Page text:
Ip Man 3 (Wilson Yip, 2015). Follows Ip Man and Ip Man 2 (duh). Donnie Yen is a little older with each outing, but unlike someone like Jackie Chan, who relies so heavily on stunts, Yen mostly sticks to martial arts, which I imagine aren't quite as hard on an old body as some of Jackie's crazier stunts. Lynn Hung returns one last time as Ip Man's wife ... she's not always given a lot to do, but at 5'10" she certainly stands out, and her acting is as good as she is tall. Max Zhang makes his first appearance in the series, and he's so good they gave him a spinoff, Master Z: Ip Man Legacy, which I haven't seen. Nor have I seen the recent Ip Man 4, with Yen returning once again. (In fairness to me, I don't think Ip Man 4 has been released yet.) A final fight between Yen and Zhang is the highlight, but there's also Ip Man going up against "Frank", played by Mike Tyson, that isn't as bad as it sounds. Ip Man 3 was the biggest success of the three at the box office. For reasons that escape me, I watched this in an English dub, which was not too bad. This outing takes place in 1959, and as with Ip Man 2, there is a notable anti-British bias. Ip Man remains the best of the series, but they are all worth seeing.
Here, Ip Man takes on Mike Tyson in a 3-minute round:
Or, as it's known in the U.S. and on Netflix, The Legend of Drunken Master.
It was Jackie Chan's 65th birthday on Sunday, so I took in one of his classics, the sequel to Drunken Master. Age is a funny thing in movies. Given the things Jackie has done to himself over his career, it's amazing that he's still alive. In Drunken Master II, Chan was already 40, although he plays a much younger character (and pulls it off ... when you are a physical marvel like Jackie, age seems less important, at least at 40). His co-stars include a few Hong Kong greats ... Ti Lung (A Better Tomorrow and many others) plays his father, although in real life, he's only 8 years older than Jackie. And the magnificent Anita Mui (The Heroic Trio) plays his step-mother, and she was actually 9 years younger than Chan.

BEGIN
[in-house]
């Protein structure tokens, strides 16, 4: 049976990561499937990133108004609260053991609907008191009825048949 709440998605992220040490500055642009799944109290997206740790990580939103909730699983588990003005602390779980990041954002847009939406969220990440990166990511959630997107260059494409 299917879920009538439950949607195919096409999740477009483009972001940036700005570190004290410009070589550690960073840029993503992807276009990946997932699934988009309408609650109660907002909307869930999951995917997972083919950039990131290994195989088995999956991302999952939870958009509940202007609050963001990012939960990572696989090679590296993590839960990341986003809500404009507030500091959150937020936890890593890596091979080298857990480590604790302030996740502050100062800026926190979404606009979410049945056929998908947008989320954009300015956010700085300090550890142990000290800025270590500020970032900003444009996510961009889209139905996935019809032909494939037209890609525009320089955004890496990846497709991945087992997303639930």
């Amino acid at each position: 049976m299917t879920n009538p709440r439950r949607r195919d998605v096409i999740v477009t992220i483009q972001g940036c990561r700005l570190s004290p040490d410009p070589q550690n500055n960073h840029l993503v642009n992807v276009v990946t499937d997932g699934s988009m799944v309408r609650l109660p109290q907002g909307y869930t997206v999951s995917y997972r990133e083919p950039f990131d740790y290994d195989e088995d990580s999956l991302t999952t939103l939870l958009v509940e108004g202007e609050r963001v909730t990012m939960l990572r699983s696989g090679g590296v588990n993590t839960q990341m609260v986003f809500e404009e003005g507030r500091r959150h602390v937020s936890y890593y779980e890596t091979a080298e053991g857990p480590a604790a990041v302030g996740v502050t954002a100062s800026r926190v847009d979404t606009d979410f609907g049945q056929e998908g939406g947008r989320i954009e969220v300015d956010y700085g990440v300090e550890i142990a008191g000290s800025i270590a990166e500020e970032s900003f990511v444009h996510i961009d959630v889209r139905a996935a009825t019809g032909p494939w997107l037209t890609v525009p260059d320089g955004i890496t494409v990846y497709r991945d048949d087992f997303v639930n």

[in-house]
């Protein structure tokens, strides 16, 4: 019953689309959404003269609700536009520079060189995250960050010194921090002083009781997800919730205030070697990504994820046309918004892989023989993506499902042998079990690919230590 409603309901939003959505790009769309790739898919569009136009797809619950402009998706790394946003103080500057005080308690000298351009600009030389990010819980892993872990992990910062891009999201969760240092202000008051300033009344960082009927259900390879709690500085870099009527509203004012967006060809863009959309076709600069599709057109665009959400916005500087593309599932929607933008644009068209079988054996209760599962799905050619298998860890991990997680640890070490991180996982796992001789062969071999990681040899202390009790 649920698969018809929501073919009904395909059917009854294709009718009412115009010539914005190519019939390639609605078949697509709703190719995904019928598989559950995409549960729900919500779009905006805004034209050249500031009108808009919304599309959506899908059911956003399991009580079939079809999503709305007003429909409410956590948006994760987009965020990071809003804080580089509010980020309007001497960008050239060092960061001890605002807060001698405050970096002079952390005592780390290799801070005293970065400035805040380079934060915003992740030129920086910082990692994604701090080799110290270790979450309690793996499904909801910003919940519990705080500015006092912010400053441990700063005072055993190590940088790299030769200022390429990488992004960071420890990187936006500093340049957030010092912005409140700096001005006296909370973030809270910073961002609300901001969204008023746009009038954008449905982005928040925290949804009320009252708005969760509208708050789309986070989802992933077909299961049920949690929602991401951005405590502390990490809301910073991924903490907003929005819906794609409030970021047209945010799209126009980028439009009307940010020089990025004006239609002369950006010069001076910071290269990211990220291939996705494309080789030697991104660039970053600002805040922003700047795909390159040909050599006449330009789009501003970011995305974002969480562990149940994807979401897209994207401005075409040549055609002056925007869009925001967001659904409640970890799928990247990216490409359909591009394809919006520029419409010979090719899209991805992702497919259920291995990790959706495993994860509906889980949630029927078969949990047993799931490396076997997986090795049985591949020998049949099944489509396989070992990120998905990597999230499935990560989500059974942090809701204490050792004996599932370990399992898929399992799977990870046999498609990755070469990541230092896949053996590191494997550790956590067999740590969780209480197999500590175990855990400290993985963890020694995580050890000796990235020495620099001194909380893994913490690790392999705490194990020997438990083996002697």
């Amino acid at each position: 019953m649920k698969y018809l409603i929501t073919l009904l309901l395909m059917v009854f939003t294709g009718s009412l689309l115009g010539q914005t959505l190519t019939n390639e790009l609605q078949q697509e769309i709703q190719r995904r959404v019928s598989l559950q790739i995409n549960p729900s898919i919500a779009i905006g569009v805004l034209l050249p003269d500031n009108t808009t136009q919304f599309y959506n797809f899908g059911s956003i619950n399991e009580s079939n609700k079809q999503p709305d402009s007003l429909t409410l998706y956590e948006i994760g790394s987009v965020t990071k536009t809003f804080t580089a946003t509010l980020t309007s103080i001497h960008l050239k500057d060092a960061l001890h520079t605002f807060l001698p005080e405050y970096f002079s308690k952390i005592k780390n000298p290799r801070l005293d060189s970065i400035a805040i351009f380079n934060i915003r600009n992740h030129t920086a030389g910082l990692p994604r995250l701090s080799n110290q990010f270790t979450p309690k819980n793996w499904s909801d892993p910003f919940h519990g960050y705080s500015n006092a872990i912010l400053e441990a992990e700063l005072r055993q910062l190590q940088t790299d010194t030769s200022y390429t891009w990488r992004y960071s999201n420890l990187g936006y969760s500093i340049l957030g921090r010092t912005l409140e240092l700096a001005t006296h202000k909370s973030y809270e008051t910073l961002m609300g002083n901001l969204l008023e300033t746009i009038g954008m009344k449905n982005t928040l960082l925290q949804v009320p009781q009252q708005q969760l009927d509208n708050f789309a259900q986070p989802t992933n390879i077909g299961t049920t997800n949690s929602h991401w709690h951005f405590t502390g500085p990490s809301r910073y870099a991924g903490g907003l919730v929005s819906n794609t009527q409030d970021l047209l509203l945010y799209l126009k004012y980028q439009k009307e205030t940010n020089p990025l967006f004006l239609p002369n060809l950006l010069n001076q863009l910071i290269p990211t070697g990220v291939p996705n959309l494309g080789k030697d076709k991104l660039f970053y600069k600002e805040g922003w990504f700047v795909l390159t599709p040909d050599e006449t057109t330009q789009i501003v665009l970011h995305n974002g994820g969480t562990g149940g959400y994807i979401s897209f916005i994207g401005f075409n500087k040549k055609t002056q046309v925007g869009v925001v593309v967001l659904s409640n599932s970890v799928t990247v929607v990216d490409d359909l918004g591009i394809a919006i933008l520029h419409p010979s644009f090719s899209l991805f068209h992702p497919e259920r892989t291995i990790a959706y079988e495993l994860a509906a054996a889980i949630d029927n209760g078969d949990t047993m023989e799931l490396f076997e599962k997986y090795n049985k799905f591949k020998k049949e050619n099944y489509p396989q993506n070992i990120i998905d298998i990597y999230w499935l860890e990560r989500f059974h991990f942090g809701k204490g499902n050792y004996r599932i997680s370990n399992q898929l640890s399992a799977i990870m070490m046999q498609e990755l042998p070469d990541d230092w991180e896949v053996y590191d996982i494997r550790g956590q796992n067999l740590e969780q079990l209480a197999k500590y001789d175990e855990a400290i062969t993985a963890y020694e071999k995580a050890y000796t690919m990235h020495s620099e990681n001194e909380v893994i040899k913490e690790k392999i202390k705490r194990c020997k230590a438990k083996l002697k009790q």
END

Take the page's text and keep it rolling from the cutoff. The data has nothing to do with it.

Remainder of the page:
And, since I'm listing cast members, Andy Lau has a cameo that points to the numerous alternate versions that we in the States get of HK movies. The copy I watched, on Netflix, was in Cantonese with English subtitles, but Lau's character was a counterintelligence officer, which was supposedly true only in the American dubbed version. Whatever ... it was a good print, and if the soundtrack was different from the original, I couldn't tell (not saying it was different, just that it didn't seem to matter). Here's a look at some of the changes made to the American version ... I like this because you get a brief chance to see what Anita Mui does in Drunken Master. The "Madonna of the East" really shines, stealing scenes left and right. She was a true superstar, and it shows here. She makes every scene better.
As for the movie itself, Chan relies less on crazy stunts than usual. "Drunken Master" refers to a style of martial arts, and this film, like its predecessor Drunken Master, is a martial arts film more than anything else. There are some eye-popping scenes in Drunken Master II, and I don't want to overstate the difference between this and, say, Armour of God II: Operation Condor.
The big finale features a sensational battle between Jackie's drunken master and an imposing villain who is played by Jackie's real-life bodyguard at the time, Ken Lo. Even by Chan standards, it's amazing ... Roger Ebert said,"It may not be possible to film a better fight scene."
If you're thinking of a double-bill, the obvious match is Drunken Master. If you're looking for another Jackie Chan movie to watch, I like to recommend Police Story 3: Supercop with Michelle Yeoh.